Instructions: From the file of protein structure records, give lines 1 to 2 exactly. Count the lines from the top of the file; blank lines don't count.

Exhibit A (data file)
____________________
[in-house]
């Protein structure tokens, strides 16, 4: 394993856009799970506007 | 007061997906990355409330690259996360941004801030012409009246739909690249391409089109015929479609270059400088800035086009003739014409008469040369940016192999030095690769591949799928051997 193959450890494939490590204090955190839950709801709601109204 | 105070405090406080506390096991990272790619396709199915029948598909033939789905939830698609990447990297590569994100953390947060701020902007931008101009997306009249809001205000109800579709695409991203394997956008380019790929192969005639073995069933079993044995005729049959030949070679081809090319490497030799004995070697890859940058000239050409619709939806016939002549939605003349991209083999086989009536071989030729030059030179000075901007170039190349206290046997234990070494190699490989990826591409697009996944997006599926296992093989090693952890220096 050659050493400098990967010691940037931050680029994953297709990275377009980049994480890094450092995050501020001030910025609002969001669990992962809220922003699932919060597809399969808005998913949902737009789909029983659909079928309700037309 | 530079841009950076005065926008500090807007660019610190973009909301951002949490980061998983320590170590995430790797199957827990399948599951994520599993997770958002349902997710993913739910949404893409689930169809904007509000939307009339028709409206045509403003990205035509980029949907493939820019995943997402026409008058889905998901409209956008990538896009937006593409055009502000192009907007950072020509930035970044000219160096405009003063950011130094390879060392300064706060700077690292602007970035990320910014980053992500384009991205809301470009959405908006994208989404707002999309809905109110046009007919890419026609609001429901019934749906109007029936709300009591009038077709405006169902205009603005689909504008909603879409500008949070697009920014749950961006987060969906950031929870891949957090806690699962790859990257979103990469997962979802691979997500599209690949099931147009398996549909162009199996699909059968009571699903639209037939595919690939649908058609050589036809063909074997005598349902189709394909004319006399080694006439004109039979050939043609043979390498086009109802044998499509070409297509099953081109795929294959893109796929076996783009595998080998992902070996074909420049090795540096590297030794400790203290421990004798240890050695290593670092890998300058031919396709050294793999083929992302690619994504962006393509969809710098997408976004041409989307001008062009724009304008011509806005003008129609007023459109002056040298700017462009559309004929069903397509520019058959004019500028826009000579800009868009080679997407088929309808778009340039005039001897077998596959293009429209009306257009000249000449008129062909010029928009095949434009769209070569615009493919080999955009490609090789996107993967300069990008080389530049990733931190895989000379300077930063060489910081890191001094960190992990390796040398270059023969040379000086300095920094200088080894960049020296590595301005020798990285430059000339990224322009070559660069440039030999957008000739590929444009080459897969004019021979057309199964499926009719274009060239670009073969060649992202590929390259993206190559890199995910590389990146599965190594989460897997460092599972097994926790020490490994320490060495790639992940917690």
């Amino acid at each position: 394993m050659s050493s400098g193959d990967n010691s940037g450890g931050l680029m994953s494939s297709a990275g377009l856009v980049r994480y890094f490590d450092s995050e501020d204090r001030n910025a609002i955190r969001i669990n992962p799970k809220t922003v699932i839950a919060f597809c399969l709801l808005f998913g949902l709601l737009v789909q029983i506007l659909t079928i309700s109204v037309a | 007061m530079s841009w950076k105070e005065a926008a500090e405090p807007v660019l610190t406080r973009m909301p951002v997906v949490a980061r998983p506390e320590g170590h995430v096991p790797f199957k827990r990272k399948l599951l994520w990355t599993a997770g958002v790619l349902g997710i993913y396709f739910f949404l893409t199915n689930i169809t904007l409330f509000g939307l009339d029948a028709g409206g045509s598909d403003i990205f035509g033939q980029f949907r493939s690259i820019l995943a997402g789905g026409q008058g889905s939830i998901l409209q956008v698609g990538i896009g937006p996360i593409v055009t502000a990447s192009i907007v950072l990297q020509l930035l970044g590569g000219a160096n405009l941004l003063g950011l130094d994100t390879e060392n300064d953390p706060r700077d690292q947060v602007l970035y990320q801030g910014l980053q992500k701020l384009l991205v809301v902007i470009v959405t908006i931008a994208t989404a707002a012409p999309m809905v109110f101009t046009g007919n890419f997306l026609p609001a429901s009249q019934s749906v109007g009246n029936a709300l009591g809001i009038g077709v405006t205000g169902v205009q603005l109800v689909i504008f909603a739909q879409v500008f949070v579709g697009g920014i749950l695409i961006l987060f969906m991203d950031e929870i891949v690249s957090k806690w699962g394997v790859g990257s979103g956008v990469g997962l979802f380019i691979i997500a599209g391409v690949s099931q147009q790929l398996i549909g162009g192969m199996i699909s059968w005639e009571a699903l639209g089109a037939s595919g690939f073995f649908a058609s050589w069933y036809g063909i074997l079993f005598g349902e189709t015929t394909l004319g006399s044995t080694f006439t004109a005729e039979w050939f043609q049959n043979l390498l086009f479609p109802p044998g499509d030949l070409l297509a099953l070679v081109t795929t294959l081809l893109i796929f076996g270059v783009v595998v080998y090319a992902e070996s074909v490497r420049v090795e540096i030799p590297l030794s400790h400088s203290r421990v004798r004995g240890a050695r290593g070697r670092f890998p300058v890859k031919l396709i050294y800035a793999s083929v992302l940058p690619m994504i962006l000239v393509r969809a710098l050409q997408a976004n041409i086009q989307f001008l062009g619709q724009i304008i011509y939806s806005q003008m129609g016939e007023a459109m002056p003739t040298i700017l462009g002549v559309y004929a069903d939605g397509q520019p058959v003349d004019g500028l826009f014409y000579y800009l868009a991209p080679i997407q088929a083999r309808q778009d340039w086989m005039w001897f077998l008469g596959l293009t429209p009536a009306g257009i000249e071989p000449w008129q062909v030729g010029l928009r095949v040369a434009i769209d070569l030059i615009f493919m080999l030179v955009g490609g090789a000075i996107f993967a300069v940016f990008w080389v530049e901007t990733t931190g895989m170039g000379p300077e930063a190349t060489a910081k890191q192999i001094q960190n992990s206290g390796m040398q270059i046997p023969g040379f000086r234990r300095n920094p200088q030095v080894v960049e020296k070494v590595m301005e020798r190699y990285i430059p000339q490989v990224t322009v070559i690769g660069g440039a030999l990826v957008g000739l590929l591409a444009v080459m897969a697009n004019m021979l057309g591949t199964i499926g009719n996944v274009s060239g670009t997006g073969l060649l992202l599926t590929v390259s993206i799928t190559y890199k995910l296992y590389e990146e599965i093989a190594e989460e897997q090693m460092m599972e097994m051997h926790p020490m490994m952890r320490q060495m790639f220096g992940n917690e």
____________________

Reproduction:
[in-house]
């Protein structure tokens, strides 16, 4: 394993856009799970506007 | 007061997906990355409330690259996360941004801030012409009246739909690249391409089109015929479609270059400088800035086009003739014409008469040369940016192999030095690769591949799928051997 193959450890494939490590204090955190839950709801709601109204 | 105070405090406080506390096991990272790619396709199915029948598909033939789905939830698609990447990297590569994100953390947060701020902007931008101009997306009249809001205000109800579709695409991203394997956008380019790929192969005639073995069933079993044995005729049959030949070679081809090319490497030799004995070697890859940058000239050409619709939806016939002549939605003349991209083999086989009536071989030729030059030179000075901007170039190349206290046997234990070494190699490989990826591409697009996944997006599926296992093989090693952890220096 050659050493400098990967010691940037931050680029994953297709990275377009980049994480890094450092995050501020001030910025609002969001669990992962809220922003699932919060597809399969808005998913949902737009789909029983659909079928309700037309 | 530079841009950076005065926008500090807007660019610190973009909301951002949490980061998983320590170590995430790797199957827990399948599951994520599993997770958002349902997710993913739910949404893409689930169809904007509000939307009339028709409206045509403003990205035509980029949907493939820019995943997402026409008058889905998901409209956008990538896009937006593409055009502000192009907007950072020509930035970044000219160096405009003063950011130094390879060392300064706060700077690292602007970035990320910014980053992500384009991205809301470009959405908006994208989404707002999309809905109110046009007919890419026609609001429901019934749906109007029936709300009591009038077709405006169902205009603005689909504008909603879409500008949070697009920014749950961006987060969906950031929870891949957090806690699962790859990257979103990469997962979802691979997500599209690949099931147009398996549909162009199996699909059968009571699903639209037939595919690939649908058609050589036809063909074997005598349902189709394909004319006399080694006439004109039979050939043609043979390498086009109802044998499509070409297509099953081109795929294959893109796929076996783009595998080998992902070996074909420049090795540096590297030794400790203290421990004798240890050695290593670092890998300058031919396709050294793999083929992302690619994504962006393509969809710098997408976004041409989307001008062009724009304008011509806005003008129609007023459109002056040298700017462009559309004929069903397509520019058959004019500028826009000579800009868009080679997407088929309808778009340039005039001897077998596959293009429209009306257009000249000449008129062909010029928009095949434009769209070569615009493919080999955009490609090789996107993967300069990008080389530049990733931190895989000379300077930063060489910081890191001094960190992990390796040398270059023969040379000086300095920094200088080894960049020296590595301005020798990285430059000339990224322009070559660069440039030999957008000739590929444009080459897969004019021979057309199964499926009719274009060239670009073969060649992202590929390259993206190559890199995910590389990146599965190594989460897997460092599972097994926790020490490994320490060495790639992940917690």